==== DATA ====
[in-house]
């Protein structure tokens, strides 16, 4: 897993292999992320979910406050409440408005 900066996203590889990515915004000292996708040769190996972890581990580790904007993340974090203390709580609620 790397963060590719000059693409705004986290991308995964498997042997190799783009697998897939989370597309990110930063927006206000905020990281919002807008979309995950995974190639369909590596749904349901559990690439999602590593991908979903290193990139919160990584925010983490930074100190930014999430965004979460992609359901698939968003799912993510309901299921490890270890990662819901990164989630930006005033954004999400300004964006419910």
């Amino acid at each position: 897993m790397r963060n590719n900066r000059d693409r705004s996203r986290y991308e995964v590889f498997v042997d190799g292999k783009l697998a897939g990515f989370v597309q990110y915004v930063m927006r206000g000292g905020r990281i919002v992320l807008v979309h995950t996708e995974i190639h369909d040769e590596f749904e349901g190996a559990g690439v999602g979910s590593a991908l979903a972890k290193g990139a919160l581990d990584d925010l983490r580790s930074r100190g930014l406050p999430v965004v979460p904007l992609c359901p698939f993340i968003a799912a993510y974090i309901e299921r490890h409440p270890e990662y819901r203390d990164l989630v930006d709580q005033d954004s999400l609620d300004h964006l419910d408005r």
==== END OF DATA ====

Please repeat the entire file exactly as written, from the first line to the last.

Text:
[in-house]
């Protein structure tokens, strides 16, 4: 897993292999992320979910406050409440408005 900066996203590889990515915004000292996708040769190996972890581990580790904007993340974090203390709580609620 790397963060590719000059693409705004986290991308995964498997042997190799783009697998897939989370597309990110930063927006206000905020990281919002807008979309995950995974190639369909590596749904349901559990690439999602590593991908979903290193990139919160990584925010983490930074100190930014999430965004979460992609359901698939968003799912993510309901299921490890270890990662819901990164989630930006005033954004999400300004964006419910």
């Amino acid at each position: 897993m790397r963060n590719n900066r000059d693409r705004s996203r986290y991308e995964v590889f498997v042997d190799g292999k783009l697998a897939g990515f989370v597309q990110y915004v930063m927006r206000g000292g905020r990281i919002v992320l807008v979309h995950t996708e995974i190639h369909d040769e590596f749904e349901g190996a559990g690439v999602g979910s590593a991908l979903a972890k290193g990139a919160l581990d990584d925010l983490r580790s930074r100190g930014l406050p999430v965004v979460p904007l992609c359901p698939f993340i968003a799912a993510y974090i309901e299921r490890h409440p270890e990662y819901r203390d990164l989630v930006d709580q005033d954004s999400l609620d300004h964006l419910d408005r």